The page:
Profile of Michel Aoun
Aoun, a favorite of Washington, is already charging the ranks of the pan-Lebanese Hariri alliance in an attempt to discredit the movement formed following the massive demonstrations in the aftermath of the assassination of Rafik Hariri. Aoun claims in unapolgetic, vitriolic language they are corrupted by "Wahhabi petrodollars". Aoun's overtly anti-Saudi and anti-Hezbollah message implies a restive and uncertain future for the country.
Le Monde's reporter Cécile Hennion gives us a portrait of Michel Aoun.
Michel Aoun had predicted that the 12 June vote in Lebanon would be the Mother of all Battles. In effect, this is what happened in the third and penultimate round of the Lebanese legislative elections. His determination to challenge the multi-party opposition as a lone crusader will allow him to gauge exactly how he ranks among the electorate. In other words, if he is capable of garnering enough votes to proclaim himself the principal Christian leader of the new Lebanese era, without the presence of Syria.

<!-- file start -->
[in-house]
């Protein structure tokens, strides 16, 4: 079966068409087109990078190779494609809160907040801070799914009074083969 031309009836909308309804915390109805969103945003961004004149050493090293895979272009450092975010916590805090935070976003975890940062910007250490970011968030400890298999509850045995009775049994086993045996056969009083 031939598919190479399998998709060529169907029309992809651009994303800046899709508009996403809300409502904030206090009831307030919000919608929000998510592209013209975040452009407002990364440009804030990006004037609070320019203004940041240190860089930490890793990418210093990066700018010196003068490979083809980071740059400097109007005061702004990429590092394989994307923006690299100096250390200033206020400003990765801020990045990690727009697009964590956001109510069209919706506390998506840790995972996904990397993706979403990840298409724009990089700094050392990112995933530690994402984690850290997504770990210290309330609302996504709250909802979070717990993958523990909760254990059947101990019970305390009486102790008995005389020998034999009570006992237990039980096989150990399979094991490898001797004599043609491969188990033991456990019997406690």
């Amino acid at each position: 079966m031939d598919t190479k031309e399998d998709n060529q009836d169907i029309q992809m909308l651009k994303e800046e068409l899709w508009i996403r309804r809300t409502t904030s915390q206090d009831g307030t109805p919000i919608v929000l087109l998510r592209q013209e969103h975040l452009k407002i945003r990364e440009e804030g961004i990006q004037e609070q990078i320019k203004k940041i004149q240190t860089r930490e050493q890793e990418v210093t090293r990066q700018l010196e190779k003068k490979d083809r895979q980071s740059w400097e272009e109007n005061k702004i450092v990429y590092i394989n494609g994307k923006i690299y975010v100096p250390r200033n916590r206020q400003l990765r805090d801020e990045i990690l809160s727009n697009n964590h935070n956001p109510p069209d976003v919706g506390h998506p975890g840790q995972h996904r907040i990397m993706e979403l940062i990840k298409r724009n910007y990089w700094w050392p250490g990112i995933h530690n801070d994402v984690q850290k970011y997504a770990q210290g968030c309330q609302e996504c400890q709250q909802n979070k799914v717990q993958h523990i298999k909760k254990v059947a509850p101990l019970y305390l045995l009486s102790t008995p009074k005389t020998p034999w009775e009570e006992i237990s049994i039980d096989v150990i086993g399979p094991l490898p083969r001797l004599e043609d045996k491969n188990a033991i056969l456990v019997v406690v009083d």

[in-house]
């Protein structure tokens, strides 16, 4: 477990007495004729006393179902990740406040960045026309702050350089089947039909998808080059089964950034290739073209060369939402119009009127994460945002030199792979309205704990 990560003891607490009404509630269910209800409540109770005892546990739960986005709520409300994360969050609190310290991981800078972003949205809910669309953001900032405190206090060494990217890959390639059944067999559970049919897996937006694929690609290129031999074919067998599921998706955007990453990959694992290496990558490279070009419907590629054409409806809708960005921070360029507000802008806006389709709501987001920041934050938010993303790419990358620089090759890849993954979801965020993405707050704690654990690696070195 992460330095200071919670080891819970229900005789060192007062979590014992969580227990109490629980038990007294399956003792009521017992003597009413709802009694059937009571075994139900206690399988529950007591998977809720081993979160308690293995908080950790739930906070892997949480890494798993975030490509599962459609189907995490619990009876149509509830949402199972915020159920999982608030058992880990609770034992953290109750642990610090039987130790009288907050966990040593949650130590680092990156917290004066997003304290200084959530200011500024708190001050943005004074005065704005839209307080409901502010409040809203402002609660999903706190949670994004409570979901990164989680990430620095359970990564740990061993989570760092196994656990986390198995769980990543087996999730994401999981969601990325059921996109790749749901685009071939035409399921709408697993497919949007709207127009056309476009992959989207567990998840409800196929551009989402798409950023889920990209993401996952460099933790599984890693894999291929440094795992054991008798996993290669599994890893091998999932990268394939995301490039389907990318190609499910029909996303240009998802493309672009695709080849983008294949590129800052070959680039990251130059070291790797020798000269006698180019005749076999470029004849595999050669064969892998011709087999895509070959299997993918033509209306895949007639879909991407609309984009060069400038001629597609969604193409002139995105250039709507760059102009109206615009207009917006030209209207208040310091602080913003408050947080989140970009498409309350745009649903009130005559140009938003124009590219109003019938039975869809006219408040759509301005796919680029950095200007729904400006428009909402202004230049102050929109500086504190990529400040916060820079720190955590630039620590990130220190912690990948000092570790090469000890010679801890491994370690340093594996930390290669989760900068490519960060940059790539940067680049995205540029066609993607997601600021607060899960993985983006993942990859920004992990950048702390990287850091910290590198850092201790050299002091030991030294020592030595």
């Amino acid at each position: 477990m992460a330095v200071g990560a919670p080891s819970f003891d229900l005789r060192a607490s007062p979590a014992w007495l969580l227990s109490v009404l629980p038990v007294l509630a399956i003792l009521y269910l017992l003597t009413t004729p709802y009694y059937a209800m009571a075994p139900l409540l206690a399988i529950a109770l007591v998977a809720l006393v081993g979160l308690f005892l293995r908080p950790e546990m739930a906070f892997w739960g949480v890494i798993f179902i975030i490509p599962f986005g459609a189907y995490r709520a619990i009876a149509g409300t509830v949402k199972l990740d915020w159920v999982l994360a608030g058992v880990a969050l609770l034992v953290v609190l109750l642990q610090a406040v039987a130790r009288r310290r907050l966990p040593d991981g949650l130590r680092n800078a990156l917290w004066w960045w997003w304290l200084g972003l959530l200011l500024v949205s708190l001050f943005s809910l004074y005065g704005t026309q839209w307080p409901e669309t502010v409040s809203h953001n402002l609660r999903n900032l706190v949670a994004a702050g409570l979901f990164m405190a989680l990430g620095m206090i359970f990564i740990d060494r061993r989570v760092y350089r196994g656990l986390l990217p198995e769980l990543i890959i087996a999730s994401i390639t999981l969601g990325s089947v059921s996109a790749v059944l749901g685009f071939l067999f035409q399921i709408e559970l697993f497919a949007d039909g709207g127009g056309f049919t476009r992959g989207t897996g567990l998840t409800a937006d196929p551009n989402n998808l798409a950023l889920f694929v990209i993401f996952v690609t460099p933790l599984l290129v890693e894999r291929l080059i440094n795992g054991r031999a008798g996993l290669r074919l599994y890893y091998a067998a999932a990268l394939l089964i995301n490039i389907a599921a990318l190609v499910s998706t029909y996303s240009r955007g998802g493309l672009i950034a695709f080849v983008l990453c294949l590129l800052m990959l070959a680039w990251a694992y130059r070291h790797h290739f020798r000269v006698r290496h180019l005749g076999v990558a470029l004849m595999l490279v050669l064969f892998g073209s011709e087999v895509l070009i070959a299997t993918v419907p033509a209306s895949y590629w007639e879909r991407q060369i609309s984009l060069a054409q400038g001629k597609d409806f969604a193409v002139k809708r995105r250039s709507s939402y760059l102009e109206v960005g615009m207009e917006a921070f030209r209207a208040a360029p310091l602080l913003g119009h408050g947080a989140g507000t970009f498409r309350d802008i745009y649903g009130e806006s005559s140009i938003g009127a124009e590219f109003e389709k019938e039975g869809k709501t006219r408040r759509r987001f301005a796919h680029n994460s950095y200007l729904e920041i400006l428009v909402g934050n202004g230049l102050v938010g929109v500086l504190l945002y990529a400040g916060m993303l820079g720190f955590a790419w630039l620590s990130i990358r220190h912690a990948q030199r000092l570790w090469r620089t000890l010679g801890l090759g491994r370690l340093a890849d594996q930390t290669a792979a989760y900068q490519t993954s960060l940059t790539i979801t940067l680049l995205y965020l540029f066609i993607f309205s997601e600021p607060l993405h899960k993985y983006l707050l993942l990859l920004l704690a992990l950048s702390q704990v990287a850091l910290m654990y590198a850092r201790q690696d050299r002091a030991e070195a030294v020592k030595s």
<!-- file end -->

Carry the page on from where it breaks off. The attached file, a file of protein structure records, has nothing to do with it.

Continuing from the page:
Where does the support for Michel Aoun, a 70 year-old retired general born into a modest Maronite family in Beirut’s Haret Hreik quarter and whose credibility rests on the image of his former combat role, come from? Aoun received several thousand dollars in financial support from wealthy Lebanese businessmen as well as donations from his supporters, who are very energized for this vote.
Although the exact number of his militant supporters is unknown, they are certainly active and visible. Since the start of the election campaign, youthful supporters sporting orange T-shirts (Orange is the color of his political party, Courant patriotique libre or CPL [The Free Patriotic Movement] were seen on every street corner, telling voters to boycott the first and second rounds but urging a massive turnout at the polls for last Sunday’s third.